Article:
“But if you ask anybody now, nobody can tell you where the report is. This is a country where huge resources are budgeted for things of this nature but you cannot find a decent piece of paper where things are documented. It is amazing. It is staggering and frustrating for someone, especially for me that is particularly interested in how we can correct the mistakes of the past.
“The greatest tragedy is that the Secretary to the Government of Nigeria cannot tell you where the report is. The President of Nigeria cannot tell you where the report is. The Head of Service cannot tell you where the report is. The Cabinet Office cannot tell you where the report is. This is why I keep saying that Nigeria is like a pilot flying without a black box.

“You cannot run a nation without a sense of memory. When we did Oputa Panel, one of the things I realised in my own little way as a student of history because I cannot claim to be a historian was that I realised that it is impossible to build a nation by just assembling good people. You cannot build a nation without a sense of history. Even if it is about how other people have done their own correctly.

“The greatest tragedy is that we don’t really know where the dustbins are. It is a measure of small mindedness that passes for leadership in Nigeria. It is sad that each new leader comes with a new set of builders. It is not the way to build a nation. For me, it says a lot about our inclination to define principles of democracy and nation building and our inability to learn from mistakes of the past.

“It shows very clearly that even after 50 years of independence, we have not been able to distinguish between individuals and how institutions are built. The notion in Nigeria is that every President and governor has to come and do something different. Everybody has to come with his own pet project. Given the high mortality rate of leaders, I will say that it is troubling because I have looked at how other nations tried to build their own processes, and I don’t think that there is anywhere in the world where people are doing the kind of things that Nigeria is doing...”

What a bad and sad picture on our canvass of contemporary history. Come to think of it. Both Justices Chukwudifu ‘Socrates’ Oputa of the Babangida’s Truth Commission and amiable Niki Tobi, who chaired the 2005 National Political Reform Conference, are today in the twilight of their lives; holding lazily to the last breathe of existence, physically, and not in a state of mind to counsel us anymore. How many of us still remember them in our prayers? These are good stewards already used and abused by us; now dying without their dreams of an equitable, unified and secured Nigeria becoming a reality in their lifetimes. Very sad indeed! To see cynics die unsung.

To complete this circle of pessimism, an erudite professor of human relationship and political artistry and a three-time Federal Minister, whom I met recently, concluded that the GEJ Confab is ‘a mere contraption:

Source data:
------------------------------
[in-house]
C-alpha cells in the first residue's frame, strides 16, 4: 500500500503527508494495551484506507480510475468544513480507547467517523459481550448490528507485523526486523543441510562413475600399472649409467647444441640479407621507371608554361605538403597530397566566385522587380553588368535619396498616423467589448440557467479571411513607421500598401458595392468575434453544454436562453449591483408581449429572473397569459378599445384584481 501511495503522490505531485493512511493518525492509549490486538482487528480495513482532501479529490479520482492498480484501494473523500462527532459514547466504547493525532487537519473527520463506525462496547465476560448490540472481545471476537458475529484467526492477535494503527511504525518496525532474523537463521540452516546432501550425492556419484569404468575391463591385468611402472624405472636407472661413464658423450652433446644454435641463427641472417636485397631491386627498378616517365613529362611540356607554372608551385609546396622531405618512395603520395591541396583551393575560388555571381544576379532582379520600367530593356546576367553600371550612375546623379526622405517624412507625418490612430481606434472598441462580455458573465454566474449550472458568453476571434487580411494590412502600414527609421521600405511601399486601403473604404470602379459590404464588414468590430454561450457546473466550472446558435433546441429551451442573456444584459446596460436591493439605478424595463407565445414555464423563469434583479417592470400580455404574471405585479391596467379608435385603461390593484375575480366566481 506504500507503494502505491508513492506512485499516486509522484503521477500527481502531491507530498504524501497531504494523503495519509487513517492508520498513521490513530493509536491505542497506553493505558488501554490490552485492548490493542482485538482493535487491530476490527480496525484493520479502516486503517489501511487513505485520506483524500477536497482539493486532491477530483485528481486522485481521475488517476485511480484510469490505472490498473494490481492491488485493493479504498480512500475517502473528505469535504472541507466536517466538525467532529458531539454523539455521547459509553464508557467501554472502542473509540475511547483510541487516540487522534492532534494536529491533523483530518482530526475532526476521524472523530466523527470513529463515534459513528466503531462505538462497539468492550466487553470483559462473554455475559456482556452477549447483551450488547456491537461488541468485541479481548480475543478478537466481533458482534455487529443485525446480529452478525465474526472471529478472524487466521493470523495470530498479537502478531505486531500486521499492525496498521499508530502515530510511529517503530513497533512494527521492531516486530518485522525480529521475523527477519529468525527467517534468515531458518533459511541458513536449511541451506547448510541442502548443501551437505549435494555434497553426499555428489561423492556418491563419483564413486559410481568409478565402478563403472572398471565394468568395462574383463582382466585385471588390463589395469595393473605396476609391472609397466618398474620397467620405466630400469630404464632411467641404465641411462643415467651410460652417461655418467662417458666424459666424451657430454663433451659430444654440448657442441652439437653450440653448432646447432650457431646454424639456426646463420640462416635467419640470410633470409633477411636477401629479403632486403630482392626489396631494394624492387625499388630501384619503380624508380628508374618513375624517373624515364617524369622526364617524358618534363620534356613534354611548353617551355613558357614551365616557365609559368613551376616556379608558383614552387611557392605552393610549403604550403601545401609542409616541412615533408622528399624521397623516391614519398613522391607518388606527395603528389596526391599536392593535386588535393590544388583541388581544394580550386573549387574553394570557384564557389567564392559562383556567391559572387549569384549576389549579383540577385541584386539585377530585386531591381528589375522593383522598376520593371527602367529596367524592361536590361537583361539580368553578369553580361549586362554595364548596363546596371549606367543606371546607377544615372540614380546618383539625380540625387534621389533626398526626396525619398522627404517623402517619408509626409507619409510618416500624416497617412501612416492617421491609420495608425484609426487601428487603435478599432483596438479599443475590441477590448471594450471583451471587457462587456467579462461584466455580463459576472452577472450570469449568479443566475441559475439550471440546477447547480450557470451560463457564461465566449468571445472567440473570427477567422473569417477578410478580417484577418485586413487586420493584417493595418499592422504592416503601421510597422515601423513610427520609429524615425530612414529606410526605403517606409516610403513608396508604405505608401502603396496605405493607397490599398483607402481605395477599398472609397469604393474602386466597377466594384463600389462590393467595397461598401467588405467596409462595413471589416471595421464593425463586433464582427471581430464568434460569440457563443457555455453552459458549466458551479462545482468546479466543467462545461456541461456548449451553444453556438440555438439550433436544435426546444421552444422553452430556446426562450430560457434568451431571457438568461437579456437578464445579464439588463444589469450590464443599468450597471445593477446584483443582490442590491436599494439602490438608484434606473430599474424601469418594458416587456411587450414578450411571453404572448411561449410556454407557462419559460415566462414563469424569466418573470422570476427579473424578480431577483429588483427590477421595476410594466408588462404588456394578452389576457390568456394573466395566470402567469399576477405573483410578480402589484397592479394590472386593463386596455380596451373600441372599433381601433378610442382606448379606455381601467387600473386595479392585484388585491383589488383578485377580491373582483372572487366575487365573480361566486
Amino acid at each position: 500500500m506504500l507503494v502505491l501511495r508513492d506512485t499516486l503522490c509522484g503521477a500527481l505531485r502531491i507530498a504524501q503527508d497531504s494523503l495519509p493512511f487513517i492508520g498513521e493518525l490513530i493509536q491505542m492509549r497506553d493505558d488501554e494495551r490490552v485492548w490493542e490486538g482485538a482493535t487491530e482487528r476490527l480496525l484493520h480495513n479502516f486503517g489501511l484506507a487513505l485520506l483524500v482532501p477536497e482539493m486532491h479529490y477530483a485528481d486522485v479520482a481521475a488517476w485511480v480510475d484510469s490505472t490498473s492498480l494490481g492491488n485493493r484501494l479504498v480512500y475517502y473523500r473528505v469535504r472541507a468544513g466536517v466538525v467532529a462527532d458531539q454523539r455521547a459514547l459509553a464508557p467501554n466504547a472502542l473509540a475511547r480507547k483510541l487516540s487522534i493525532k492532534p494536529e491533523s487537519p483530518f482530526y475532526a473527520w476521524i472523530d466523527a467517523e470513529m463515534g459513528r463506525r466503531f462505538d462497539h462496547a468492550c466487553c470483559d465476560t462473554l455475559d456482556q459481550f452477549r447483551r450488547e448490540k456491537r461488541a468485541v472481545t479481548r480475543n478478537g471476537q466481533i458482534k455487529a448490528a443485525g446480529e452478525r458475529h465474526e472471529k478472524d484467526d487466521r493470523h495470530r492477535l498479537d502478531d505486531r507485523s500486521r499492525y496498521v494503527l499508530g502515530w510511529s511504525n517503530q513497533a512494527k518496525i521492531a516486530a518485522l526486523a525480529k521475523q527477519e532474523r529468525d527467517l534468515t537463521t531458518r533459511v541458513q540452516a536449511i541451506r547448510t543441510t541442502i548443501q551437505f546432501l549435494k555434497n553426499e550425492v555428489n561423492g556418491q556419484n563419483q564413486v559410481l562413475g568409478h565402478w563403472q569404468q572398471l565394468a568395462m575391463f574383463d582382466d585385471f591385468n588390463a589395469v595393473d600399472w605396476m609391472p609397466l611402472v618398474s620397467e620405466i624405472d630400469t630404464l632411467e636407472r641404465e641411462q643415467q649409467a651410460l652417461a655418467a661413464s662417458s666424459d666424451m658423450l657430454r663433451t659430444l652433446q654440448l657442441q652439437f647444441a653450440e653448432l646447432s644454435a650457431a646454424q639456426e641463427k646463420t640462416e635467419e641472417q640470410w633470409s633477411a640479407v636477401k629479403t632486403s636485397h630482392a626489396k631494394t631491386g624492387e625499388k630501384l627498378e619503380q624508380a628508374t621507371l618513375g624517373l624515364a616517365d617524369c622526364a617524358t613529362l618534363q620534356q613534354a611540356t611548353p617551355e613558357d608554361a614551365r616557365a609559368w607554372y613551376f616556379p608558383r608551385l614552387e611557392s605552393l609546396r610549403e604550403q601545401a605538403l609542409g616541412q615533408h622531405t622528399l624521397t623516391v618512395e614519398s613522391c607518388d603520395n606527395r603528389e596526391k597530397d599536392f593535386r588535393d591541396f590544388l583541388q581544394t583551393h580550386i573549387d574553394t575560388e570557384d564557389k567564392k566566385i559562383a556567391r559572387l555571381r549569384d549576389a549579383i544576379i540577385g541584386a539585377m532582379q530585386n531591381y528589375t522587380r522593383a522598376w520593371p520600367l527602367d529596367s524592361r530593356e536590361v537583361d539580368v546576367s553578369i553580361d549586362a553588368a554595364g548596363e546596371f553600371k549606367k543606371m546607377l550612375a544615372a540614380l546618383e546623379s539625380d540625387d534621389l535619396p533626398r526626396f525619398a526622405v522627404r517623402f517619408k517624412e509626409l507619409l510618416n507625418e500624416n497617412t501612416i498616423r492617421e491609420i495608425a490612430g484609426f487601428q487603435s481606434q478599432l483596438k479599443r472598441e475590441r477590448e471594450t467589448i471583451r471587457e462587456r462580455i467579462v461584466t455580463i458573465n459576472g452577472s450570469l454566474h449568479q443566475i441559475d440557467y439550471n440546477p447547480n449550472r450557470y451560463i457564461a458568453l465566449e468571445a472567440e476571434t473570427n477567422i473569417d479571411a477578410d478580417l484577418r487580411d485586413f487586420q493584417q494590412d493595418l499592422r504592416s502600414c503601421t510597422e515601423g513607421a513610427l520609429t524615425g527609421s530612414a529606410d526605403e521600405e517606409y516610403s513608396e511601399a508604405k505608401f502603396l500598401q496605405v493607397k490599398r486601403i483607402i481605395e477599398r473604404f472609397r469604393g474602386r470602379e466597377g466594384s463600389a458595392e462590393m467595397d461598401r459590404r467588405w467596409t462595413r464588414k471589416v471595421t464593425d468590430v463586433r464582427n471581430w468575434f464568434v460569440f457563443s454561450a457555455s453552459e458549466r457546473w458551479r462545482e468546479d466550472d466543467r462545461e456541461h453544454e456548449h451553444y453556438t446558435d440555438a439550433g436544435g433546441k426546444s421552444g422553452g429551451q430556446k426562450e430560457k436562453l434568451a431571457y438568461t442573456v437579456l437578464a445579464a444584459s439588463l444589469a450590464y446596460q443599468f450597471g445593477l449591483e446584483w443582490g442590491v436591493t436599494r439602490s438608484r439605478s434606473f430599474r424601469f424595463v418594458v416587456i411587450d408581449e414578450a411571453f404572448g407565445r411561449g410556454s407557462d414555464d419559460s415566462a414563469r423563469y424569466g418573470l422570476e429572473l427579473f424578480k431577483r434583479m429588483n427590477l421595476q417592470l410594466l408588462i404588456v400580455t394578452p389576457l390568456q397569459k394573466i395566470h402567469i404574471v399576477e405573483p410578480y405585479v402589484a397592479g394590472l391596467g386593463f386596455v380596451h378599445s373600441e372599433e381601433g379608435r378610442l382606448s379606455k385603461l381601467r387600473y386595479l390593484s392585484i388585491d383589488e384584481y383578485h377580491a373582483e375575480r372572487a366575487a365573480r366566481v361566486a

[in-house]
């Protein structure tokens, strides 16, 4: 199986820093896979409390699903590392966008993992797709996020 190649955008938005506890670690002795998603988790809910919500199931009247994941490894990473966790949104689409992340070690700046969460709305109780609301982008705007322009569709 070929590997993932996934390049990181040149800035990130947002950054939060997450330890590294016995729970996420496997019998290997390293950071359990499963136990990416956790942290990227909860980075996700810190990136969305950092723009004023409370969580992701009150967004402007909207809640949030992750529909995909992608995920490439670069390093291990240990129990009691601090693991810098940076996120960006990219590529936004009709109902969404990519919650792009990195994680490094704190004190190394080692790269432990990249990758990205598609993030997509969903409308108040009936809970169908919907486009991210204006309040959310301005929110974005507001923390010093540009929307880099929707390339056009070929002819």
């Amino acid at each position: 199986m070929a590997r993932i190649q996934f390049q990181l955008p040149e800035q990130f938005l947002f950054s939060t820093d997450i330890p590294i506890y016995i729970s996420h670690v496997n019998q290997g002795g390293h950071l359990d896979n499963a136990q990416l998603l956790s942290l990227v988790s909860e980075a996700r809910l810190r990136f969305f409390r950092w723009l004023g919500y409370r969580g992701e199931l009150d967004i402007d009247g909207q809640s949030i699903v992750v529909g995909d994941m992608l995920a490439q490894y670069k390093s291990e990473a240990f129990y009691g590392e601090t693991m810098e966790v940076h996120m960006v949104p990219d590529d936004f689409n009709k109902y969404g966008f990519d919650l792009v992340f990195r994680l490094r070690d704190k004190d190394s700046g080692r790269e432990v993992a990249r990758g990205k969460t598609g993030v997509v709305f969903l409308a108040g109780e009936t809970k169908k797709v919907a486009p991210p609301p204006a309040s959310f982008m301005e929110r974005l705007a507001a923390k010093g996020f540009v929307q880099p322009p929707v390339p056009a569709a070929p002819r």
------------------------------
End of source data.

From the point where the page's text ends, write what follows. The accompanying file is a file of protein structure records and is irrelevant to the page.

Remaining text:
“It’s nothing but a merry-go-round that may lead to nowhere. I doubt if it won’t become a parallel parliament competing with the National Assembly in power and expenditure. Most times, Confabs have beginnings and no end. The 3 months deadline being given by the government may not materialize. And it could become a new platform for political wannabes and jobbers. In fact, it is a Tower of Babel where people would form circles around circles to defend or uphold circles of causes.”

My good friend Chief Mike Ezekhome, a Senior Advocate of Nigeria, SAN, a social crusader of repute and a member of the 2005 Tobi’s Conference submitted that: “There should be no-go areas for the Confab to succeed. Nigerians should discuss whether or not they want to stay in Nigeria as presently constituted. And why should the President want consensus or 75% affirmation on all decisions taken.”

Finally, and taken in perspective, the 492 Confabists consisting of wisemen and women, benchmen, henchmen, contenders and pretenders should at least seek the wisdom of history before naming their parley and churning out recommendations to the Presidency and Nigerians for approval. Lest GEJ’s political rendezvous gets submerged into the abyss of history like the previous ones before it.

The issues at stake are so complex and hydra-headed. How will the Confab handle matters relating to autonomy and resource control demands of the geo-ethnic cum political zones as well as allay the fears of the minorities within the Nigerian entity? Who will tackle corruption without causing conflagration, and will three months ever be enough to trash out the dirty stable of accumulated grievances dating back to over five decades? Time, that ultimate umpire, shall surely tell.

However, one cannot but wish the best of luck to President Goodluck’s 492 Confabists. I do not envy their lots. Where is the legal back-bone for all of this; and to what litmus test would their recommendations be subjected – a Referendum, National Assembly confirmation or Presidential fiat?

Please, let the Confabists not give joy to the doubting cynics? To seal this deal, methinks, we should not shy off negotiation because of fear; neither should we enter into negotiation out of fear. Lest this parley itself becomes a mere contraption from which the nation may never find the desired solutions to her multifarious complications.

So welcome to another page in our chequered history. The chroniclers are not sleeping. Long live the Federal Republic of Nigeria.

*The writer, Alaba Yusuf, is an International Publicist, Strategist and Commentator based in Abuja.       


The views expressed in this article are the author’s own and do not necessarily reflect the editorial policy of SaharaReporters